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Ira and Abby

Psychotherapy Taken to the Extreme

About.com Rating 3.5 Star Rating

By Jessica Pallington

Ira and Abby

Jennifer Westfeldt and Chris Messina in a scene from "Ira & Abby."

Magnolia Pictures
Woody Allen may have been the first urban neurotic to famously lie down on an analyst's couch on film, but in Robert Cary's Ira and Abby, no one ever gets up off of it. Psychotherapy-land is taken to the extreme, with nearly everyone being a shrink, having a shrink, marrying a shrink, and unshrinking a shrink.
Ira (Chris Messina), a 30-something New Yorker, is straight out of the Woody Allen Academy of Neurosis. He's unable to make decisions or complete anything he starts, including his doctorate in psychology. The one constant thing in his life is his twelve year relationship with his analyst.

Then the worst possible thing that could happen happens. His analyst breaks up with him.

Desperate to take control after this bomb drops, Ira joins a health club, and quickly finds a new therapist in an unlikely person-- the woman selling memberships. While Abby (Jennifer Westfeldt) has zero skill at getting people to join the gym, she may well be the best psychologist in Manhattan. Members come to her for advice on everything from love to head shots. She listens. She offers French fries. She cares. She's such a good shrink that six hours after Ira meets her, Abby's still excitedly helping him solve his problems. She even has a solution for his relationship problem: Marry me.

It's the perfect rebound. One therapist breaks up with you; marry the next.

Taxi Driver's Manhattan, It's Not

Sunny and impulsive, Abby is the bright light of id which invades the ego that is Ira. At first, this is exactly the cure he's been searching for. But there's a darkness to the sunshine. Just as quickly as she lightens the lives of Ira and his (yes) shrink parents, she brings unexpected disaster. Abby was not who Ira thought she was. She has a few secrets of her own. Perhaps, as the doctor says, a quick fix always brings trouble.

The stomping ground of Ira and Abby is a cross between Woody Allen lite and sitcom New York. Taxi Driver's Manhattan it's not. The world is the big, bright stage of Allen's Upper West Side, where everyone has great clothes and expensive angst. Like Seinfeld's New York, it's a small town where everyone runs into everyone they know everywhere they go. A minimum wage offers the same lifestyle as on Friends . Everybody lives in a glorious apartment. And every one's in therapy.

While the sugar-coated New York will ultimately appeal to some and turn others off, the real fun in this film comes from the surprising turns of the story. These surprises start early and come often, and to give them away would spoil what's best about Ira and Abby.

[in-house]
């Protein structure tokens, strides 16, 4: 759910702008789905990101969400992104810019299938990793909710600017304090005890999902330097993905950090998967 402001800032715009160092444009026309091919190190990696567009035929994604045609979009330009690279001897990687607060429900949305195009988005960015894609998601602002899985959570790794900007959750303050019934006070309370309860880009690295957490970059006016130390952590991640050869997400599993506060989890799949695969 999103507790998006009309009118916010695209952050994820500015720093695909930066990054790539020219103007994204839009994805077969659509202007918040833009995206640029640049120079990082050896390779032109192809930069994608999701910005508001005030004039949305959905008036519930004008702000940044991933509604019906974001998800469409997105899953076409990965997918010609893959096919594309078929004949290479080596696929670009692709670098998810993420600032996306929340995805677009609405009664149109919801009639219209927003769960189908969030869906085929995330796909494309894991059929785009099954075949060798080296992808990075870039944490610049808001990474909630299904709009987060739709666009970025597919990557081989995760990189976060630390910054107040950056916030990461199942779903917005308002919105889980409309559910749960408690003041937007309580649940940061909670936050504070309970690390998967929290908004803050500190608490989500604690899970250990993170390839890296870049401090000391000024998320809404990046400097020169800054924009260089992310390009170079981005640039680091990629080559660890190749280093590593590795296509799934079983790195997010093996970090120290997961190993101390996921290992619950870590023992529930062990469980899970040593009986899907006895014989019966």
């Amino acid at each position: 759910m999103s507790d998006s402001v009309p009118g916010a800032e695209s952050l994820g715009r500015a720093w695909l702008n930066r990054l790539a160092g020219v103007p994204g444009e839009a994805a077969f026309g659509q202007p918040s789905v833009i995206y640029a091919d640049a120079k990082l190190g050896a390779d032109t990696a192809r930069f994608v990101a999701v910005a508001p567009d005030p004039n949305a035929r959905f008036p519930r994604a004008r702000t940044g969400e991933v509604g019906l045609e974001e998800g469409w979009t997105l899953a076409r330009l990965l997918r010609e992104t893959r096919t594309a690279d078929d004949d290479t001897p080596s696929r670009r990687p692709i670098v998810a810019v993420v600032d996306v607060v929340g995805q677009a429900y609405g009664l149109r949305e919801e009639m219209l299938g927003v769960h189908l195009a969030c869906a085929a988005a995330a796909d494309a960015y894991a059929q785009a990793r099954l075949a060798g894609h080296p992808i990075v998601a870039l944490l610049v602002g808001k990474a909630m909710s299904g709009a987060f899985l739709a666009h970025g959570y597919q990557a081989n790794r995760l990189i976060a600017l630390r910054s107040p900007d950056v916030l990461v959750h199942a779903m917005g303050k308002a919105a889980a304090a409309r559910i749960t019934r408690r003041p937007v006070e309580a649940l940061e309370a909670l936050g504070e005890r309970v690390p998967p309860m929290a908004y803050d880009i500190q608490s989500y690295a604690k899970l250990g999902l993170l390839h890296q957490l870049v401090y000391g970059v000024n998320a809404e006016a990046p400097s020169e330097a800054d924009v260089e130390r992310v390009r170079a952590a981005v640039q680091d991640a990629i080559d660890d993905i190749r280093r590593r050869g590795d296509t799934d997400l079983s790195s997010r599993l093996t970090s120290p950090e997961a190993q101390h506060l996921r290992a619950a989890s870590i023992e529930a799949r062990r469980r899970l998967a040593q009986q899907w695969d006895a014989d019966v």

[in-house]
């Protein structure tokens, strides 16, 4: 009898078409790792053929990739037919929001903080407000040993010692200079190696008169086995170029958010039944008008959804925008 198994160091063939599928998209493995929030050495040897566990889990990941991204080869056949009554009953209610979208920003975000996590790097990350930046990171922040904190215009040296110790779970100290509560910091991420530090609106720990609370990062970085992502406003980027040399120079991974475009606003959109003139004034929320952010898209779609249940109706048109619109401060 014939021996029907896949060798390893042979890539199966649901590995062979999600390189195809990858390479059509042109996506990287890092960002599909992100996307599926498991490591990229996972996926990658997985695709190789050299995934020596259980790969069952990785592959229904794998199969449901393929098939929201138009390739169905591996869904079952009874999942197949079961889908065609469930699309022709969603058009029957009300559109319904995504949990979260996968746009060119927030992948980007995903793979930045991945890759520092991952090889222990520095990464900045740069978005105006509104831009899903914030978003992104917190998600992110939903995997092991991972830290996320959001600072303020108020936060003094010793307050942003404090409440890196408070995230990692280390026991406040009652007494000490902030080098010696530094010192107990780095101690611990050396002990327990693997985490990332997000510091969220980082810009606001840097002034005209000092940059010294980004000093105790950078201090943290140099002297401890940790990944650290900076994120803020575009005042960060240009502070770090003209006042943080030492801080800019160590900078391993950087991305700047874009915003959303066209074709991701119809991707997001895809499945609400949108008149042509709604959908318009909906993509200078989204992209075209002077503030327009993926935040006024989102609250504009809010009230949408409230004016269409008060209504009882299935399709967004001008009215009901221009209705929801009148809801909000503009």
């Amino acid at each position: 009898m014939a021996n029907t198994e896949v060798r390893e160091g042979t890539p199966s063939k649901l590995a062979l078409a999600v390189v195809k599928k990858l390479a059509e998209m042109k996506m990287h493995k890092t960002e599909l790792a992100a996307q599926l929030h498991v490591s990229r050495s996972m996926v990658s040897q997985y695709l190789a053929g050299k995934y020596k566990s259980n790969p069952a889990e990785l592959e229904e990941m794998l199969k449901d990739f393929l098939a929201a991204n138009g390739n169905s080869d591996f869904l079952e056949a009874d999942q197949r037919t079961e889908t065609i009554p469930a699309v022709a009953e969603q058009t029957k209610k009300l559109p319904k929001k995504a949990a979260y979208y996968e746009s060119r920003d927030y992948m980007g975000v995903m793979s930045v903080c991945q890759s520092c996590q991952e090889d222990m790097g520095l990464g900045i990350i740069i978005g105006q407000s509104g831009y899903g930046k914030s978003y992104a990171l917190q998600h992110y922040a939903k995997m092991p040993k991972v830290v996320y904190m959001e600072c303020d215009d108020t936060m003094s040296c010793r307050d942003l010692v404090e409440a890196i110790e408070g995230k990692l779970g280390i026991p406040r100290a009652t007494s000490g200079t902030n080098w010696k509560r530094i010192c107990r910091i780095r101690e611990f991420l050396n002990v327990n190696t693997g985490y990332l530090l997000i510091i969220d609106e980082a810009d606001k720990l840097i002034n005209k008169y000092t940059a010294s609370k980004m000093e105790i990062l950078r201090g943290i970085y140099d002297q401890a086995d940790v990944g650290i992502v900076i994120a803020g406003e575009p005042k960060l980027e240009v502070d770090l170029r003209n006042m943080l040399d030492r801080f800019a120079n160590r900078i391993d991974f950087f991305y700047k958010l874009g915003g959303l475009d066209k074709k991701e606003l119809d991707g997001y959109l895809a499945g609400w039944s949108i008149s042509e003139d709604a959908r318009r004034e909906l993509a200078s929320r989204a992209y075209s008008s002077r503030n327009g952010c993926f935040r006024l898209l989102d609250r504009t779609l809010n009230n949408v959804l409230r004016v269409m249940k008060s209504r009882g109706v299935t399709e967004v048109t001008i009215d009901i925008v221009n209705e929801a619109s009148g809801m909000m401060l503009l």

Writer and producer Westfeldt revisits the terrain of love and misunderstanding with the same breezy, romantic tone of Kissing Jessica Stein. Westfeldt's Abby, like the storyline, is wide-eyed and giddy. Messina's Ira, dark bearded and fast talking, holds tight to the neurosis factor and doesn't let go. The solid ensemble cast includes Frances Conroy and Fred Willard as Abby's equally giggly, wide-eyed parents, and Robert Klein and Judith Light as the neurotic parents of Ira.

Ms. Light's over-coiffed narcissist particularly shines, as does Maddie Corman as Ira's old flame Lea. There are several cameo appearances by New York comedic actors, including Jason Alexander, Darrell Hammond, and Chris Parnell in the roles of -- what else? -- more doctors.

The best scenes involve psychotherapy rearing its head in the oddest of places: at the Twilighty-Zoney health club, where a member who dreams of an acting career rehearses a poolside monologue for the good therapist Abby; on the subway, where a gun-wielding mugger is calmed by Abby's magic; and in a couples therapy session, where Abby becomes the doctor for the doctor and "wins therapy."

Throughout, there are mini-lectures on matrimony, and riffs on the philosophies espoused in Harvey and The Music Man, regarding believing in lies (marriage), truth (what is it?) and in learning to ultimately choose which movie you're going to use as the backdrop of your own life. Ira and Abby is one that lives in its own doll house world, with its own starry-eyed backdrop, and in the end, we know, all will be okay.

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